It uses radio frequency identification tags to locate items and a laser range finder to avoid collisions.

‘Personal supercomputer’ goes on sale

May 4, 2005

The DC-96 computer, developed by Orion Multisystems, offers a peak computing power of 230 gigaflops and 192 gigabytes of memory for $100,000.

Bandwidth Advance Hints at Future Beyond Wi-Fi

May 4, 2005

With 500 megabits/sec and higher capacity, ultrawideband (UWB) will eventually replace the ubiquitous Wi-Fi wireless standard.

The future could include wireless home networks that simultaneously interconnect multiple screens, computers and audio and video streams.

Deciphering DNA, Top Speed

May 4, 2005

A few companies are close to commercializing technologies that could reduce the high cost of decoding genomes.

Helicos’s technology eliminates many of the expensive and time-consuming steps in conventional DNA sequencing. The machine works, in essence, by photographing the process of DNA replication.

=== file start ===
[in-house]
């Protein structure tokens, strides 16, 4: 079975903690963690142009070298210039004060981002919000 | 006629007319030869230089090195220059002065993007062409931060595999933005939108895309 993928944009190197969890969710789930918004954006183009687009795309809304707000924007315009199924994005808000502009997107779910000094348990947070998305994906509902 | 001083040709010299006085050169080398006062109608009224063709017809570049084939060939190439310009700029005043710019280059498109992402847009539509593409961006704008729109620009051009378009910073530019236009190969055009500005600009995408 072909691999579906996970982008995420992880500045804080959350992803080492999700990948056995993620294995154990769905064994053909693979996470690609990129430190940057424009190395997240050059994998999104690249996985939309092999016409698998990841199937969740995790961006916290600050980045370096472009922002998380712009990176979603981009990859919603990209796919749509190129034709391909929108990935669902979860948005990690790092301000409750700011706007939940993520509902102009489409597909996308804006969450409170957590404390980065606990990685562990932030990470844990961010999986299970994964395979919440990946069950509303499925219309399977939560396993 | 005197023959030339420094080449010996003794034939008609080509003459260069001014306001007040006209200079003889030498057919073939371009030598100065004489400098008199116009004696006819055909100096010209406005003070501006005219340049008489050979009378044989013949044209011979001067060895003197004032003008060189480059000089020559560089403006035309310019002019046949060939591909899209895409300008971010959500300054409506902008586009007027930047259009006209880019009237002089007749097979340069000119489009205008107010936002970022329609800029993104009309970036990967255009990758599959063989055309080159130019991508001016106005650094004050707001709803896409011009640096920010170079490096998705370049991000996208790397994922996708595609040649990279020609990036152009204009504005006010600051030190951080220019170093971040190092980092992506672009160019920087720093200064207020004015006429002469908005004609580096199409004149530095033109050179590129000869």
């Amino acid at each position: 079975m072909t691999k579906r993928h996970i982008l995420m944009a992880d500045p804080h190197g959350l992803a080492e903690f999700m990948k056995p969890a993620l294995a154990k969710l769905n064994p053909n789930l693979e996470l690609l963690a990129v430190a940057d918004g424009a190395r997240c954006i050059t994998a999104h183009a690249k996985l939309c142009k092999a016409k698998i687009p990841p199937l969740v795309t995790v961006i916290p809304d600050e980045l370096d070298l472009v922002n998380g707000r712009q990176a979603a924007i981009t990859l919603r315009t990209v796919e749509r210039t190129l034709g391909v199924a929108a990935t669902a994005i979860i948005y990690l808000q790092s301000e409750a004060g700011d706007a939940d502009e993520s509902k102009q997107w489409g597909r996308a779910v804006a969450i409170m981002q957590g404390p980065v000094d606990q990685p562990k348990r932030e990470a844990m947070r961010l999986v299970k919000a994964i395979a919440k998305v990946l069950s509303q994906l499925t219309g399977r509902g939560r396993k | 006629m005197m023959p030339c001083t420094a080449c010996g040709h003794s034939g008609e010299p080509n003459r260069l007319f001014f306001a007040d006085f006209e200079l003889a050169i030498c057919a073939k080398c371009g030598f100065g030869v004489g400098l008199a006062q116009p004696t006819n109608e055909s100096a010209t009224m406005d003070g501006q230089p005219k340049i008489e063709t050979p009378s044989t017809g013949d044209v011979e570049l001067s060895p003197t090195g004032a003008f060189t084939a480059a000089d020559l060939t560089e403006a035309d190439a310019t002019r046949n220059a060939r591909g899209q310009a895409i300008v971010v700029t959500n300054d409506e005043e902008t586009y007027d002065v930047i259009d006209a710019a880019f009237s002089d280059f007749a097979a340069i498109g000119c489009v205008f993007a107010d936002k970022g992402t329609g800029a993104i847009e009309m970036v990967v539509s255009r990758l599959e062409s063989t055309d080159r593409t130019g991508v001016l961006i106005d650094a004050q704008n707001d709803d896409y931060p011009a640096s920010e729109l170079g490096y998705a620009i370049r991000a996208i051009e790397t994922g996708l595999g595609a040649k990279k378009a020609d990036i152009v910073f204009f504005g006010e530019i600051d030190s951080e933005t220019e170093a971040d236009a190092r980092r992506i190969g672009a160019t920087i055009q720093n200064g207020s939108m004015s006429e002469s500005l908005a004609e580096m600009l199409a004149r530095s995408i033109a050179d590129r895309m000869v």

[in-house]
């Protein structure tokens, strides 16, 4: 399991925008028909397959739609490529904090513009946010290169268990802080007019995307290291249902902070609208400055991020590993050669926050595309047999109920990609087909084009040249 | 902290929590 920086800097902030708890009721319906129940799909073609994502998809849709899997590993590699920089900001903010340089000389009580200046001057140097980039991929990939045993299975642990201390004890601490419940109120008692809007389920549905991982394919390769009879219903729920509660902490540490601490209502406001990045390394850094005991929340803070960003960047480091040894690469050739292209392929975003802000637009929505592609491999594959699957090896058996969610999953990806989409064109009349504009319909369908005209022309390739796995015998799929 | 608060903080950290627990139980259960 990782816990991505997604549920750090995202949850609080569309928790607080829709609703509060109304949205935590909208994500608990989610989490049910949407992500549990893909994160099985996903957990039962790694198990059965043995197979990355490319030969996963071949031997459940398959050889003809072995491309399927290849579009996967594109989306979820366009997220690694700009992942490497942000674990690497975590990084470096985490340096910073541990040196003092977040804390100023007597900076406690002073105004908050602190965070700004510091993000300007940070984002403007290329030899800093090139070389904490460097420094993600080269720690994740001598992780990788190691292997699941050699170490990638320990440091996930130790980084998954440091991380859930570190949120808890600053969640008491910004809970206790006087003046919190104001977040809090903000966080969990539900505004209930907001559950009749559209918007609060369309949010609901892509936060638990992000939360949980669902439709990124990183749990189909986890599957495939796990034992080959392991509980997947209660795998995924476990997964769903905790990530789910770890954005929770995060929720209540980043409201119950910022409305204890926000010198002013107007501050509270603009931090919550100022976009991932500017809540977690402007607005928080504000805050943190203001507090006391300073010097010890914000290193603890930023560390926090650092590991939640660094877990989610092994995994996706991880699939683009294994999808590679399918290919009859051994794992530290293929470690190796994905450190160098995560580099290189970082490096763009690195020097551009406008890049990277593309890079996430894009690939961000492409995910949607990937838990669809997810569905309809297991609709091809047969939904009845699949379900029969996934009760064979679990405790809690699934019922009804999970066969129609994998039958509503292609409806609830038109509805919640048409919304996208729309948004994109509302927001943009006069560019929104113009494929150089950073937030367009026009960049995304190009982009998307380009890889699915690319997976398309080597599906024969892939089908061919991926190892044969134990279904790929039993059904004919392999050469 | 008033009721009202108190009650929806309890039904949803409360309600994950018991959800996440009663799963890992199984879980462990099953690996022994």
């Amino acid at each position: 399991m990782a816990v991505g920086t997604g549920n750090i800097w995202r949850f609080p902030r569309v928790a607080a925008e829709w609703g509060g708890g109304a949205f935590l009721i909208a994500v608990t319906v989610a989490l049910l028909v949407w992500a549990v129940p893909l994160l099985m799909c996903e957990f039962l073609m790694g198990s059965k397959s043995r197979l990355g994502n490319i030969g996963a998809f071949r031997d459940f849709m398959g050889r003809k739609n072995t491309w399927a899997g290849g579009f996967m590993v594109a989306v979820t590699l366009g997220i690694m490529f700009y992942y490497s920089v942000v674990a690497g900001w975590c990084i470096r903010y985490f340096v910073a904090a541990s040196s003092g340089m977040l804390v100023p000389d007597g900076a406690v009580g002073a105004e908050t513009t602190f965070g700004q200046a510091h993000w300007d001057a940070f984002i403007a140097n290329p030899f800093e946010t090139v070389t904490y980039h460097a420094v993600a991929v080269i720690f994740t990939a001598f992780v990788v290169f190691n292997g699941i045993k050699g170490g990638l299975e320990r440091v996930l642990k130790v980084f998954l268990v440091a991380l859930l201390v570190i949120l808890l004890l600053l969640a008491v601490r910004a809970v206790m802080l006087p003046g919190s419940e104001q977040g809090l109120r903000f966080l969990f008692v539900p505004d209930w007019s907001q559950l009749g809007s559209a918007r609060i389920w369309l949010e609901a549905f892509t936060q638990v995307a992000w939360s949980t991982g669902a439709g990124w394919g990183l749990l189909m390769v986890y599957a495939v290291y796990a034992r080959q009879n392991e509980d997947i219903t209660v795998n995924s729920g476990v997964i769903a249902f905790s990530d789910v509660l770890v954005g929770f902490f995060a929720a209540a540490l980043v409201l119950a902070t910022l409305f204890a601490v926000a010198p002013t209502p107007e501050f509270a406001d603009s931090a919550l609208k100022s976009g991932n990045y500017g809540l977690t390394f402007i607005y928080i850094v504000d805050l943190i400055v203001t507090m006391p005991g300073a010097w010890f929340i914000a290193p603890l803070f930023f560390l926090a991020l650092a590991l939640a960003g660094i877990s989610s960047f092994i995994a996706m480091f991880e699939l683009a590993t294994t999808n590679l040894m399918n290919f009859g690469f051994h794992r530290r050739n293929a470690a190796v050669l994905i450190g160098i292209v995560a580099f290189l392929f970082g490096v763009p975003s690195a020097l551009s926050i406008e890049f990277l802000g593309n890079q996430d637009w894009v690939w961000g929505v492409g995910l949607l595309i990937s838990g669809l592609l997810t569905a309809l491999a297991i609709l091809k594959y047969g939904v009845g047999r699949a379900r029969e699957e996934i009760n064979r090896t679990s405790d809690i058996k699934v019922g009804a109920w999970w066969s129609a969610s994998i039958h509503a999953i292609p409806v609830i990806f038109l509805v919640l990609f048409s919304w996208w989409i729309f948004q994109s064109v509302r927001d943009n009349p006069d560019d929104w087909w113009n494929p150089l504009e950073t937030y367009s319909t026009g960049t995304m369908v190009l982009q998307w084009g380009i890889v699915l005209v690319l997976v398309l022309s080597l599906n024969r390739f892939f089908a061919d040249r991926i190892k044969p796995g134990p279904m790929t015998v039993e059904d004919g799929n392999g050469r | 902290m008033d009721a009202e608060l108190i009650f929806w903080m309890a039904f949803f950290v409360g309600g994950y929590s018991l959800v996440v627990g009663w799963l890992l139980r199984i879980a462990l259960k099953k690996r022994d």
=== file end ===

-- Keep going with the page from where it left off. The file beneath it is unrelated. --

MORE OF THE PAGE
The commerical version will sequence a whole genome in three days for $5,000.

Smart Phones: Intelligence Spreads

May 4, 2005

The Yankee Group estimates a global market of 49 million smart phones by yearend and 98 million in 2006 as the devices push deeper into the mainstream.

(A BusinessWeek special report.)

Chimeras on the Horizon, but Don’t Expect Centaurs

May 3, 2005

If research on human embryonic stem cells ever gets going, people will be hearing a lot more about chimeras, creatures composed of more than one kind of cell.

Such creations — of pigs with human hearts, monkeys with human larynxes — are likely to be unsettling to many.

Video conferencing gets quantum security

May 3, 2005

Quantum cryptography has been sped up to the point that it can be used to secure video conferencing, currently over a distance of about 120 kilometers.

Scientists from Toshiba’s Cambridge Research Laboratory have invented a system capable of generating 100 quantum keys every second, each consisting of 128 bits. This is fast enough for every individual frame of video to be protected by its own encryption.